The most common ones to use are Netgear, Linksys or DLink
Choose a wireless router so that if you have wireless users
they can connect easily (plus this will save you on trying to connect cables to
the router all over the place).
Set up your network connections.
Click on "Start," "Control Panel and
"Network and Internet Connections."
Pick a task from the options listed or pick a control panel
icon, in this case "Network Connections."
If you are set up to pick up the IP Address of your computer
automatically, one you have installed your NIC in Step 4 and rebooted, it will
pick up the connections automatically whether plugs in using a LAN or network
cable or using wireless card.
Rename your computer. Name it so that it can easily be
identifiable in your network.
You can either name it simply "SERVER" to be
easily recognized, but it is all up to you how you want to name your server.
To name your server if you are using Windows XP, you can
right-click on "My Computer" then click on "Properties."
Go to "Computer Name" tab then click on
Other Windows operating systems or versions would have this
feature located somewhere else. Read the owner's manual that your computer came
Create a shared folder by going to "My Computer"
and "C:\Documents and Settings\All Users\Documents."
Create a new folder by right-clicking on the screen, then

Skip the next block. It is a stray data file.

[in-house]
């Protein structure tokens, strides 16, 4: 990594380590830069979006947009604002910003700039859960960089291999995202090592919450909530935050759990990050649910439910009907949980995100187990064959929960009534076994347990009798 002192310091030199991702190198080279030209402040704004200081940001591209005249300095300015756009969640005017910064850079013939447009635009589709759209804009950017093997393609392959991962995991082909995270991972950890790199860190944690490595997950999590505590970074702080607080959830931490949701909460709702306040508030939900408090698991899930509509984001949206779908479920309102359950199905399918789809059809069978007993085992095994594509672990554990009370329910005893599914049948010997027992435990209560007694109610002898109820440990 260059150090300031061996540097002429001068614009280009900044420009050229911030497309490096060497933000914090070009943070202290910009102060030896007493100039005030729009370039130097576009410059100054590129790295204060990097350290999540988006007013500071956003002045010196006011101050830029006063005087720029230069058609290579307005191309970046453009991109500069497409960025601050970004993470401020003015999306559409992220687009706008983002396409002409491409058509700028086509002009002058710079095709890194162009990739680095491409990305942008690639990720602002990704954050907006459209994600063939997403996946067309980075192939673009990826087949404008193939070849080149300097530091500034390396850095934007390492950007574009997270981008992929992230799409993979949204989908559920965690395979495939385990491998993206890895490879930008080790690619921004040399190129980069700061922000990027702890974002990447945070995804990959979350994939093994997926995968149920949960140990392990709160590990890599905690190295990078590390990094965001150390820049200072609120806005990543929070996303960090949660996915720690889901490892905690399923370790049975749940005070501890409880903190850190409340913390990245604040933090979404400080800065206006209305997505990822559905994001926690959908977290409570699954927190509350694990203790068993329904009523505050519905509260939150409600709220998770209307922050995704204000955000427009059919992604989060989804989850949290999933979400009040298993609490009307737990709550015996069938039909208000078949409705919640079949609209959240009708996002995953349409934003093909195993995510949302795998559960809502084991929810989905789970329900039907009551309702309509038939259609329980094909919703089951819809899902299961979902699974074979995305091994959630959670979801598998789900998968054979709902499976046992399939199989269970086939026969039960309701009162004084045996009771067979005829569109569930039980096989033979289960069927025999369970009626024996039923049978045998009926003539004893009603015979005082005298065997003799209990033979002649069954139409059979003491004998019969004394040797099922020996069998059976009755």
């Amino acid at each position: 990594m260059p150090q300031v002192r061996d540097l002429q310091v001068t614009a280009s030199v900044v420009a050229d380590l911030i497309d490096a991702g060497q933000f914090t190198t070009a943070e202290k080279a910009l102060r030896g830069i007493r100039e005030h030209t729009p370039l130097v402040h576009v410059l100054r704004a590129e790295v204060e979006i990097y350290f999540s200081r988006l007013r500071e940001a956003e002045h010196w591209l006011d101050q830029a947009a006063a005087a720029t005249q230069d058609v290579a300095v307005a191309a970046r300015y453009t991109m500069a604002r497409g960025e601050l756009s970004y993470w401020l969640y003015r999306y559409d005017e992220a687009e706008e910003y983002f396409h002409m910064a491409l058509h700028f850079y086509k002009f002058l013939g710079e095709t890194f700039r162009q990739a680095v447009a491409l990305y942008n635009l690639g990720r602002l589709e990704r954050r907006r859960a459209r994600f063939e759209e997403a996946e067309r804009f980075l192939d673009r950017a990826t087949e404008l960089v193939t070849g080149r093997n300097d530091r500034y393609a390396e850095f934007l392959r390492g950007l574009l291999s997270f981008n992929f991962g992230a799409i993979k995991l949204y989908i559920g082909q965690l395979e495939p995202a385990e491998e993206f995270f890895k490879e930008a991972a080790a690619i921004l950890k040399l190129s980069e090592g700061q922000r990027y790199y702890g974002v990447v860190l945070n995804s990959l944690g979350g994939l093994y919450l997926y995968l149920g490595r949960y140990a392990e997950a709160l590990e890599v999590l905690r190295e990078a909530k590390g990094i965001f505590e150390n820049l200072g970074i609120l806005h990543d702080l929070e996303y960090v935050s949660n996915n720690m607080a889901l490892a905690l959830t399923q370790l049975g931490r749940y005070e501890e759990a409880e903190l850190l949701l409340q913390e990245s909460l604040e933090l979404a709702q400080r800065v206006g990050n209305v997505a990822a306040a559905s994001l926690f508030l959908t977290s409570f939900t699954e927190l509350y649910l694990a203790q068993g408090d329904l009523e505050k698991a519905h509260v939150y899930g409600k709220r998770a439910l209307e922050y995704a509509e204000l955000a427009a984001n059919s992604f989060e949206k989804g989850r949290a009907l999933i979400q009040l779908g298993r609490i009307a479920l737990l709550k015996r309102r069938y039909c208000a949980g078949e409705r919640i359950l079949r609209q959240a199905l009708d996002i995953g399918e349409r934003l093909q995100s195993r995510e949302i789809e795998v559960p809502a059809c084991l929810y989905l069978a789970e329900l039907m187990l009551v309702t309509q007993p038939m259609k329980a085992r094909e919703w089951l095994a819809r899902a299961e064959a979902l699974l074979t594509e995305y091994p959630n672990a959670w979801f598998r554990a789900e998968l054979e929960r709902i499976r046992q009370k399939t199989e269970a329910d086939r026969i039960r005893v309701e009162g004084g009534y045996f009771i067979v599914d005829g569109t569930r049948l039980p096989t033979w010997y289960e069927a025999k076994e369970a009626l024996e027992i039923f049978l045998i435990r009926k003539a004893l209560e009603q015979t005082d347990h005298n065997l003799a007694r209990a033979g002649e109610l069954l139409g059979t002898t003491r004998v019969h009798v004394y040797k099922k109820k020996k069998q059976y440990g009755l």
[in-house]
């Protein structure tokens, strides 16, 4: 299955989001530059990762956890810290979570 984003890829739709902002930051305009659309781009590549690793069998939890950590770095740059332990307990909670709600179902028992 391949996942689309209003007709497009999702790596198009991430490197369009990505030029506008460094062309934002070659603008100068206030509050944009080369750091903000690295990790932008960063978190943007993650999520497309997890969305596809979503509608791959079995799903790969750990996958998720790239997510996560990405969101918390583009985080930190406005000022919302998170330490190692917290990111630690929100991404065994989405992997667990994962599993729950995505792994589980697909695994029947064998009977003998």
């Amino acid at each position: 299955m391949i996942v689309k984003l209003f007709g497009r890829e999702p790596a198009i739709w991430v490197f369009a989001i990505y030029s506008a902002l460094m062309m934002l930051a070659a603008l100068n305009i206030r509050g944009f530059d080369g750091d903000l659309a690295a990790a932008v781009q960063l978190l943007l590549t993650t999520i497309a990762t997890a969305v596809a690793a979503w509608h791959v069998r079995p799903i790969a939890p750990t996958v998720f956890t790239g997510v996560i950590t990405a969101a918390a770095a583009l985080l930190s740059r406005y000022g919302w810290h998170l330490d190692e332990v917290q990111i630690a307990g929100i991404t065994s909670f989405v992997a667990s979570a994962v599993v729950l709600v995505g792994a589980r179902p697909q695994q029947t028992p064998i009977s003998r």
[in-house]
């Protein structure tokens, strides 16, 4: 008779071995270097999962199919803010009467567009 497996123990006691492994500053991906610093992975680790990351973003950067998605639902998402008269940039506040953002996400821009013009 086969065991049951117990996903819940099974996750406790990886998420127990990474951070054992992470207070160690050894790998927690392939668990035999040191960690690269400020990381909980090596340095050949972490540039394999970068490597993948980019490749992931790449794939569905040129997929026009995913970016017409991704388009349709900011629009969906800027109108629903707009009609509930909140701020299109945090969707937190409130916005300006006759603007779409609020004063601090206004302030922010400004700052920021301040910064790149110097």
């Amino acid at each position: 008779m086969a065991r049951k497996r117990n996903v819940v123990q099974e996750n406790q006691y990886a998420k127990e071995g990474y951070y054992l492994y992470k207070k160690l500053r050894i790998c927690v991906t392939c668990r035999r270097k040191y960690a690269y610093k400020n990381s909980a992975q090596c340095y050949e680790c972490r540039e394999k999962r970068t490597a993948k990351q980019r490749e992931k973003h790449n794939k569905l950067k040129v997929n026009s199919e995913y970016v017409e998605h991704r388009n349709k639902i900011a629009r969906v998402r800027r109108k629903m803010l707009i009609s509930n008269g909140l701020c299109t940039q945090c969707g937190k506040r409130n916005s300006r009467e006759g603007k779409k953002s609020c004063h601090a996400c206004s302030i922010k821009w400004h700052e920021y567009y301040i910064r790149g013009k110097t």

click on "New Folder."
Name the new folder "Shared Files" or anything
that can easily be identifiable.
Take note that on Windows XP, any folder that you create and
then dragged into the "Shared Documents" folder will be automatically
shared by everyone.
You can restrict certain folders by dragging the folder out
of the "Shared Documents" folder, then right-clicking on the file
folder, clicking on "Properties," then the "Sharing" tab
and finally "Make this Folder Private."
Create a shared resource by adding a printer or fax to use.
Go to "Start."
Click on "Printers and Faxes" and "Add a
Printer," then let the installation wizard that came with the printer or
fax guide you.
Name your printer or fax (for example, "Shared
Then once the printer is installed, set it up so that you
can share it by right-clicking on the "Shared Printer," then on
"Properties," "Sharing" tab and finally on "Share this
Connect any computer to your server.
Go to each computer and ensure they are connected on the
Then go to "Start" and "Run," type in
"EXPLORER," then on the menu click on "Tools" and "Map
A window will pop open where you will assign a
"Drive" letter and a "Folder."
Choose any driver letter, for example "G" to
denote "Group" drive or "S" to denote "Shared
Drive," then type in the IP address of the server.
To do this, go to the server, then go to "Start"
and "Run," type in "CMD" then type in "IPCONFIG."
This will display your server's IP address.
Type the IP address on the "Folder" field on the
You can also try if the computer will automatically find it
by choosing the drive letter then clicking on the "Browse" button on
the "Folder" field.
Start using the shared resources by going to the drive
letter that has been assigned on your computer.
Sep 24, 2013 |
Computers & Internet